Embracing Individuality

Today in the digital age it is easy to eschew paper-and-pen planners, datebooks, and lists for apps on our smartphones. In the same way my planner in college outlined every last assignment, appointment, meeting, and social event, my smartphone held every detail of my life – at least for a time.

In recent months I noticed that I forgot things every now and again – small tasks, meetings that slipped my mind until only hours before, things I forgot to buy, and so on. I out that all the apps in the world were useless if I did not check them or use them – and as you might guess, I didn’t use them because they didn’t fit into my life.

I’d been wanting to return to a paper-and-pen planner for some time but found that many planners didn’t have the exact features I wanted. Not entirely by accident I stumbled upon bullet journals, which are planners that can be customized from scratch. Armed with a blank notebook and a pen, you literally draw up a planner that is completely unique to you, complete with all the pages you need (be they weekly or daily breakdowns, meal prep notes, shopping lists, books to read, or a stick figures in yoga poses). The system worked for me because it was simple, adaptable, customizable, and best of all, could roll with the changes in my day-to-day life.

While teaching a yoga class and adapting the class to the students who were practicing with me that night, it suddenly occurred to me that yoga can be viewed much the same way. There are no two yoga practices that are alike – no two practitioners require the same combination of elements in their practice, and even those needs can change from day to day. Even someone new to their yoga practice will start realizing quickly that they must adapt their practice to themselves – over time modifying poses with props, slowing down or picking up the pace, changing their diet, waking up with meditation, or ending the day with half an hour of restorative yoga – modifying ‘yoga’ and everything it can encompass to suit their lifestyle, and find what works best for them.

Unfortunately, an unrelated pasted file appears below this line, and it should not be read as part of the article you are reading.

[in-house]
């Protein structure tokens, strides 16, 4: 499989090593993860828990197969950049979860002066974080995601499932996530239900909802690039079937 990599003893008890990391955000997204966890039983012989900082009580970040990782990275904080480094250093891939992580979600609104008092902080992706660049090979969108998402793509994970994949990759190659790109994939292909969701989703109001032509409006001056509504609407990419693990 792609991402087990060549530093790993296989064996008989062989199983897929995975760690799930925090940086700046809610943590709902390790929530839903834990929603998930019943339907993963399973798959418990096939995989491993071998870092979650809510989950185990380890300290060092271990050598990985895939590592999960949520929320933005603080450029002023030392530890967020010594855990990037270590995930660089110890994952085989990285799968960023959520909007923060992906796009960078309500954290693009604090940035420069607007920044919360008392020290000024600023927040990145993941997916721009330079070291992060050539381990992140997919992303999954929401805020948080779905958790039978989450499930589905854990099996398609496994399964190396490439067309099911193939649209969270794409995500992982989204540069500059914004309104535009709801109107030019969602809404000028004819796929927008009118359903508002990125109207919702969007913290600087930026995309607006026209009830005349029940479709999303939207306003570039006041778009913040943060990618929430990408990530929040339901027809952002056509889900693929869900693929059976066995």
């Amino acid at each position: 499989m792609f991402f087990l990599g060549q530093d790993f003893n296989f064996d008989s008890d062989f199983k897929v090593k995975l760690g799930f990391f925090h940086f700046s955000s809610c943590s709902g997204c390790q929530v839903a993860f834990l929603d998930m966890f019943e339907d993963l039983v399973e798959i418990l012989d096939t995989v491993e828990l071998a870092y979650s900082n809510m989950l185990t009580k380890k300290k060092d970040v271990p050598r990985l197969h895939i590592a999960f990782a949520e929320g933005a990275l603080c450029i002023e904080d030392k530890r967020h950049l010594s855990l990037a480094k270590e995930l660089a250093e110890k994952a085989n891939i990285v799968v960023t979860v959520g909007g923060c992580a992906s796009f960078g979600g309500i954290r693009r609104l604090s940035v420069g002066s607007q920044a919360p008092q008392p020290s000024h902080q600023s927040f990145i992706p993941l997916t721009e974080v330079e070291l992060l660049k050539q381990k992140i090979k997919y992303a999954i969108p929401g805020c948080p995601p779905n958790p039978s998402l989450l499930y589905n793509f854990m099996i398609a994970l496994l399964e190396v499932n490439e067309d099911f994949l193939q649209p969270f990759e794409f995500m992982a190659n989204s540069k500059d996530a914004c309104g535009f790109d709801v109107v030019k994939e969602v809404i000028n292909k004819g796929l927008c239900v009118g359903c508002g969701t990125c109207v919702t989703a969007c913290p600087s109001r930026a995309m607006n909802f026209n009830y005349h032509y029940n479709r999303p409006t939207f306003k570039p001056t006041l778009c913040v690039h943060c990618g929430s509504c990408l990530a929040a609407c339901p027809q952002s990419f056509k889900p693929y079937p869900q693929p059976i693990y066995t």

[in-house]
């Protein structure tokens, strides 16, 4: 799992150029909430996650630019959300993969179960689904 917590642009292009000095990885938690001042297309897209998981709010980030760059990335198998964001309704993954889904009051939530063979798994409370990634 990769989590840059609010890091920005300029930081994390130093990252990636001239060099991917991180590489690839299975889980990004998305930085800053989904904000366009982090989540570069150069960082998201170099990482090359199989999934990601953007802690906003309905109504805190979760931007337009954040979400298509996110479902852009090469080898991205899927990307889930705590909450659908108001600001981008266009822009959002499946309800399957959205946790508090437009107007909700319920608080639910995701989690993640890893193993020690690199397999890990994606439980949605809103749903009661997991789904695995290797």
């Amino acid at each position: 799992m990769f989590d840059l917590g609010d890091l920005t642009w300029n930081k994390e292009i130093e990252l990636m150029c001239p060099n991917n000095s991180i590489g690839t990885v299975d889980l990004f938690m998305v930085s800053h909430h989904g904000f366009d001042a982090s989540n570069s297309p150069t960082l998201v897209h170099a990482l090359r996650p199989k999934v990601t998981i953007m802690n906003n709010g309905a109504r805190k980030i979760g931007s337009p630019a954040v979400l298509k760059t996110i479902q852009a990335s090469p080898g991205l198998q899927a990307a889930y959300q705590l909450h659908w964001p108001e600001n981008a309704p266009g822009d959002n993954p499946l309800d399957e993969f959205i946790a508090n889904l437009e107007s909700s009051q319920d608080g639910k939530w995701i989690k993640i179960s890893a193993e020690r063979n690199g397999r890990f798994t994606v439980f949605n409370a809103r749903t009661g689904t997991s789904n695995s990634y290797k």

It’s easy to look at other students (or the teacher) in class and think that is what our own yoga practice should look like – not just the poses, but also the spirituality, diet, attitude towards life, and so on. But we are all different and unique, and similarly, our yoga practices will look and feel different as well. Our bodies will look different in poses, as will our words and philosophies, and as tempting as it is to look outward for guidance, sometimes it is actually turning inward that will help you find the answers and understand what you need in your yoga practice and your life.

I would be the first to admit that it can be scary to embrace your individuality – every nuance, every swear word (if applicable), every quirk and goofy habit. But it can also be incredibly fulfilling and peaceful to be at ease with yourself – unapologetic for looking different and walking a different rhythm than those around you.